Americans love melted cheese: on burgers, nachos, pizza, sandwiches, in fondue and queso dips.

On the elegant end of the melted cheese menu is a gratin (grah-TAH, although Americans say GRAH-tin), a casserole that is topped with seasoned breadcrumbs and cheese, which is browned.

Potatoes au gratin is a popular rendition, but your favorite vegetables can be given the same treatment*. If family members won’t eat their broccoli, cauliflower, eggplant, green beans, spinach, etc.
 
GRATIN VS. SCALLOPED POTATOES

Our mother was very fond of tomatoes au gratin, when she needed a tomato fix during the winter season. She also preferred onions au gratin to creamed onions for the melty cheese.

Both dishes use thinly-sliced potatoes, and people often use the terms interchangeably. We have seen this error in major online recipe databases, like All Recipes.

And even earlier cooks used what today would be incorrect terminology. Gratin Dauphinois, a French dish of sliced potatoes baked in cream, has no cheese or crumbs.

For today’s correct usage:

  • Scalloped potatoes (photo #2) use milk or cream instead of cheese.
  • Why are they called scalloped? The leading explanation is that when the sliced potatoes were layered in the dish, the edges of semi-circles created a “scalloped” effect, as the term is used in dress- and furniture-making.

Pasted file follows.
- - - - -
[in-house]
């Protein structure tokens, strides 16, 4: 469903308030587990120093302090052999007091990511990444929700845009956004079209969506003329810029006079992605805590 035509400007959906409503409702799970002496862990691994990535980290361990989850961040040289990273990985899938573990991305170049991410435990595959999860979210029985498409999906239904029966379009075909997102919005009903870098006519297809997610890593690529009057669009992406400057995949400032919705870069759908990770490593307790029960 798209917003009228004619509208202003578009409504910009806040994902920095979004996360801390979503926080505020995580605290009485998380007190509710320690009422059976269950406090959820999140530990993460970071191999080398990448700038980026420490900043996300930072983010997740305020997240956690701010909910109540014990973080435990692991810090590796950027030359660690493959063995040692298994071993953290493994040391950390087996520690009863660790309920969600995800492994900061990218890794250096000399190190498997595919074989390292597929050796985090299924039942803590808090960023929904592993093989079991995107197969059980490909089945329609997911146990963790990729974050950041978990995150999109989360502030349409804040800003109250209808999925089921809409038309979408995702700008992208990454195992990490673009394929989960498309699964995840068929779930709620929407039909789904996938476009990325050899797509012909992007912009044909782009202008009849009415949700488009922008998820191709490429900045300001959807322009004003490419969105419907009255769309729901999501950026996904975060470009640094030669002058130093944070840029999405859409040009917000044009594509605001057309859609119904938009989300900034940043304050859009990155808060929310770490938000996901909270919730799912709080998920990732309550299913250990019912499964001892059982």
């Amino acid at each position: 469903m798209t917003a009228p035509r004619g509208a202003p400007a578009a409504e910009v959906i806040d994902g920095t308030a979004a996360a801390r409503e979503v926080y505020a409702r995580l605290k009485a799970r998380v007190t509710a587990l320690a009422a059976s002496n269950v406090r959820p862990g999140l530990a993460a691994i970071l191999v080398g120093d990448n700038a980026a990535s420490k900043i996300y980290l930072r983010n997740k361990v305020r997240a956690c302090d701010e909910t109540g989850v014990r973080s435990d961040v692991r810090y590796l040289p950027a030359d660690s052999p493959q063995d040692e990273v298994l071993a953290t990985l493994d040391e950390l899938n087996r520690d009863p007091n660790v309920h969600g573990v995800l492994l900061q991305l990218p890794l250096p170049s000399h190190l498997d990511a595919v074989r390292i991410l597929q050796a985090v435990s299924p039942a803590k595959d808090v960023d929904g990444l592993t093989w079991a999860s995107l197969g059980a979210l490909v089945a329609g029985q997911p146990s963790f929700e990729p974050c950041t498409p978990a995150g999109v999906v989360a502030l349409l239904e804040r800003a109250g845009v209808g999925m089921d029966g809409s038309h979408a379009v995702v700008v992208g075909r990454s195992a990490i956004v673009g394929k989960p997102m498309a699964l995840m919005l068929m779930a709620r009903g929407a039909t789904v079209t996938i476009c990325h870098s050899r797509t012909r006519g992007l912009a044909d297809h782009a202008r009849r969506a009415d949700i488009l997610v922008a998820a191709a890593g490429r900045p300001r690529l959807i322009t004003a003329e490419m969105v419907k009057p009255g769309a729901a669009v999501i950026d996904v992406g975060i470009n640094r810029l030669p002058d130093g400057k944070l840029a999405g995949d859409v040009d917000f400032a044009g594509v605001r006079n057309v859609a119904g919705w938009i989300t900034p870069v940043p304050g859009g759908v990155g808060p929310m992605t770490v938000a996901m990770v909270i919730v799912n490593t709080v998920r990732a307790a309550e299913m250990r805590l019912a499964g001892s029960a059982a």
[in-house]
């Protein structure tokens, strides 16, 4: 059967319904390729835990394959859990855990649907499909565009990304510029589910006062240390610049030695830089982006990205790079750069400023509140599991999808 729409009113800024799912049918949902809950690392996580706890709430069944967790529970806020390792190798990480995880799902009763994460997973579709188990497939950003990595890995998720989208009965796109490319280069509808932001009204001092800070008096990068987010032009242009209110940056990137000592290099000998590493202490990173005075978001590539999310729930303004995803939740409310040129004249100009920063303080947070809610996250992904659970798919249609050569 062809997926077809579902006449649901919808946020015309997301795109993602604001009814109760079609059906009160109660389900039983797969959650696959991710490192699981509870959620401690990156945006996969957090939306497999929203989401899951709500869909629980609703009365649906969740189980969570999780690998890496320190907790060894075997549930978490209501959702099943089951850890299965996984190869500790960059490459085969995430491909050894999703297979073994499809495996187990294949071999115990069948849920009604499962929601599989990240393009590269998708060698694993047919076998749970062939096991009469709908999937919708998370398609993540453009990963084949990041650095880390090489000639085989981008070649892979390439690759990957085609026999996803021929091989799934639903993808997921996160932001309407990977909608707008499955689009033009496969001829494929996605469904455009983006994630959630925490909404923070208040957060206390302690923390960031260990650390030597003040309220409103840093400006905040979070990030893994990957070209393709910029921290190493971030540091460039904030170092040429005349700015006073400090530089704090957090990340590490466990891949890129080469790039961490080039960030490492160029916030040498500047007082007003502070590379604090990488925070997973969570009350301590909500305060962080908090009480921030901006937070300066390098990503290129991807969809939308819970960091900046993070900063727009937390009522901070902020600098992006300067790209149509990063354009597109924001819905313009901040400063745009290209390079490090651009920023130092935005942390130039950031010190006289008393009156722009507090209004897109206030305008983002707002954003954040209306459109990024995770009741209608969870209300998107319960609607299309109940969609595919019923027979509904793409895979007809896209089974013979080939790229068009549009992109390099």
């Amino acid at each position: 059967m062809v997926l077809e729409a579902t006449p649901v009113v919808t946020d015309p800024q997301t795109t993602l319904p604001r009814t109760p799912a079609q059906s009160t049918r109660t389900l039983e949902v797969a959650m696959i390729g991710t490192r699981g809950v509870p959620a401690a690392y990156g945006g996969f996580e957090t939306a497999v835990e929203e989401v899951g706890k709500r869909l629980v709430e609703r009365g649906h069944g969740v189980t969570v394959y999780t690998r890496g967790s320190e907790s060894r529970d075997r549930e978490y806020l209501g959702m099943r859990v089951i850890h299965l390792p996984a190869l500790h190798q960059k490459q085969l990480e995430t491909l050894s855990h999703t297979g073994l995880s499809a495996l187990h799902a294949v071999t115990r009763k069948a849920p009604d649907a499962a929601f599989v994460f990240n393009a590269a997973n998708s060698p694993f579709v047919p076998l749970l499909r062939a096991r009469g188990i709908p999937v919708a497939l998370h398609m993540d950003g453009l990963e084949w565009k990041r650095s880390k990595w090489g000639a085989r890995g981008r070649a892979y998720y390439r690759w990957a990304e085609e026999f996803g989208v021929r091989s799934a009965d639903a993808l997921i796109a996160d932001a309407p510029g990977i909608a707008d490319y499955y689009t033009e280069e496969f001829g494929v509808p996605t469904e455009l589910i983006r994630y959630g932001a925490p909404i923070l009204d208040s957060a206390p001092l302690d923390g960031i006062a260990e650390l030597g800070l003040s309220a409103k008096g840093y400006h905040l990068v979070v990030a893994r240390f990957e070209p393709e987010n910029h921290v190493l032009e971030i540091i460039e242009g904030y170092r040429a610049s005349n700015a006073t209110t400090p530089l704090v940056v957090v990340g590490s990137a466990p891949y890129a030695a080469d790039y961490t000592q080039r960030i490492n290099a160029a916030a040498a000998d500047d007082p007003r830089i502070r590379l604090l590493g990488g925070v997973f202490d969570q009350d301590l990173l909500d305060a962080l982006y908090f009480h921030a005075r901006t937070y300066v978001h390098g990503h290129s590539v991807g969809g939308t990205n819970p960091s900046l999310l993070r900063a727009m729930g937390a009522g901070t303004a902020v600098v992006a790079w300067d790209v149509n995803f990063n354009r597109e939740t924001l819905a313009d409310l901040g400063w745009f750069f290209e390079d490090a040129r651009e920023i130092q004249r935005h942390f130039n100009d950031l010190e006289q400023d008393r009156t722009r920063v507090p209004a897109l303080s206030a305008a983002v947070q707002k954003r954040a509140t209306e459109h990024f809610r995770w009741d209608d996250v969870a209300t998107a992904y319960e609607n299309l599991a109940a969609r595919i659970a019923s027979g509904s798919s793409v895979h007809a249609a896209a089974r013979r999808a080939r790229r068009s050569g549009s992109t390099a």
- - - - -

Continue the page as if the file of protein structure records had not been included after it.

• Potatoes au Gratin (photo #1) refers to any dish that is topped with cheese and/or bread crumbs. The potatoes are layered with bits of butter and cream, and the casserole is baked until brown and crispy. The cheese can be melted and the crust formed in an oven, under the grill or with a salamander.
  • Both dishes can use russets or Yukon Golds, but the latter hold their shape much better and make better-sized slices.
  •  
    Before we head to the recipe, here’s some gratin history:
     
    THE HISTORY OF POTATOES AU GRATIN

    Gratin recipes originated in Europe, possibly in Provence, which once used the word gratoneya to a certain way of cooking foods (source).

    Most people would think it originally came from the French word gratin, a derivative of the verb grater, to grate.

    But in the 16th century, that word referred to what we today call the fond, the French word for bottom, indicating food which sticks to the bottom of the pot and has to be scraped (gratte) off to be eaten.

    Since the 19th century the meaning has changed to indicate a crisply baked, browned top, and the term “au gratin” indicates a dish topped with grated cheese.

    RECIPE: POTATOES AU GRATIN (POTATO GRATIN)

    This recipe (photo #1), from the Idaho Potato Commission, builds on the original, adding bacon, garlic and scallions.

    While gruyère is the classic recipe cheese, this variation uses a combination of gruyère and parmesan.
     
    Ingredients

  • 6 large Yukon Gold potatoes, 1/8″ slices
  • 1 head garlic
  • 1 teaspoon olive oil
  • 1 pound thick-sliced bacon, cut into 1-inch pieces
  • 4 tablespoons unsalted butter, plus more for greasing
  • 2¼ cups heavy cream
  • 4 scallions, thinly sliced
  • ¼ cup freshly chopped chives
  • ½ cup grated gruyère or parmesan cheese (more cheese if you like)
  • 1/4-1/2 cup panko breadcrumbs
  • Salt and pepper
  •  
    Variations

    Cooks add their own touches. Here are some suggestions:

  • Add-ins: bacon, chopped bell peppers, minced ham, scallions